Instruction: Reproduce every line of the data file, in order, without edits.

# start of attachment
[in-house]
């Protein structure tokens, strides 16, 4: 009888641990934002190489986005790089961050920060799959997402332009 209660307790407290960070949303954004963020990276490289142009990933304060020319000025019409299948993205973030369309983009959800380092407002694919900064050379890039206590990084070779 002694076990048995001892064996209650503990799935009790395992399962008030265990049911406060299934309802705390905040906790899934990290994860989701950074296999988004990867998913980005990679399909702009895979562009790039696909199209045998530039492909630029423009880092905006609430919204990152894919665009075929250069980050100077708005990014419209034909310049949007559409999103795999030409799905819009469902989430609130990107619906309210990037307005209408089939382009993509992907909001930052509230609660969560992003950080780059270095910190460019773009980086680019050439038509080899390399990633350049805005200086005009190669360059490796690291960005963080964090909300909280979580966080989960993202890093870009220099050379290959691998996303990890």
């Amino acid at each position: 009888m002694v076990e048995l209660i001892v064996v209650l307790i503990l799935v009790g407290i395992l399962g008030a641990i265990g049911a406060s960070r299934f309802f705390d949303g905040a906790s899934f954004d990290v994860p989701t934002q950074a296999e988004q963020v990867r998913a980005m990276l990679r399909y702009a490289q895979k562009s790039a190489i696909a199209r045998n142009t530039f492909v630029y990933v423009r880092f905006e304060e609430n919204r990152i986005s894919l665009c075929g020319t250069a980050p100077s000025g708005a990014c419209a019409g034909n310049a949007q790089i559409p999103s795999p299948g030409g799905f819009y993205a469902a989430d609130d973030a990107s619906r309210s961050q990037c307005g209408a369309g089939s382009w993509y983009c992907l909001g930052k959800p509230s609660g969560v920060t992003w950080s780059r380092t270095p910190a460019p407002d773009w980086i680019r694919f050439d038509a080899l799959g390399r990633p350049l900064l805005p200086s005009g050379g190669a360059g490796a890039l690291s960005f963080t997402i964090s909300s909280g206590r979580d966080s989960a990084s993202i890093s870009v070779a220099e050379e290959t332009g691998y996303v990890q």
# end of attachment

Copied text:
[in-house]
């Protein structure tokens, strides 16, 4: 009888641990934002190489986005790089961050920060799959997402332009 209660307790407290960070949303954004963020990276490289142009990933304060020319000025019409299948993205973030369309983009959800380092407002694919900064050379890039206590990084070779 002694076990048995001892064996209650503990799935009790395992399962008030265990049911406060299934309802705390905040906790899934990290994860989701950074296999988004990867998913980005990679399909702009895979562009790039696909199209045998530039492909630029423009880092905006609430919204990152894919665009075929250069980050100077708005990014419209034909310049949007559409999103795999030409799905819009469902989430609130990107619906309210990037307005209408089939382009993509992907909001930052509230609660969560992003950080780059270095910190460019773009980086680019050439038509080899390399990633350049805005200086005009190669360059490796690291960005963080964090909300909280979580966080989960993202890093870009220099050379290959691998996303990890």
């Amino acid at each position: 009888m002694v076990e048995l209660i001892v064996v209650l307790i503990l799935v009790g407290i395992l399962g008030a641990i265990g049911a406060s960070r299934f309802f705390d949303g905040a906790s899934f954004d990290v994860p989701t934002q950074a296999e988004q963020v990867r998913a980005m990276l990679r399909y702009a490289q895979k562009s790039a190489i696909a199209r045998n142009t530039f492909v630029y990933v423009r880092f905006e304060e609430n919204r990152i986005s894919l665009c075929g020319t250069a980050p100077s000025g708005a990014c419209a019409g034909n310049a949007q790089i559409p999103s795999p299948g030409g799905f819009y993205a469902a989430d609130d973030a990107s619906r309210s961050q990037c307005g209408a369309g089939s382009w993509y983009c992907l909001g930052k959800p509230s609660g969560v920060t992003w950080s780059r380092t270095p910190a460019p407002d773009w980086i680019r694919f050439d038509a080899l799959g390399r990633p350049l900064l805005p200086s005009g050379g190669a360059g490796a890039l690291s960005f963080t997402i964090s909300s909280g206590r979580d966080s989960a990084s993202i890093s870009v070779a220099e050379e290959t332009g691998y996303v990890q």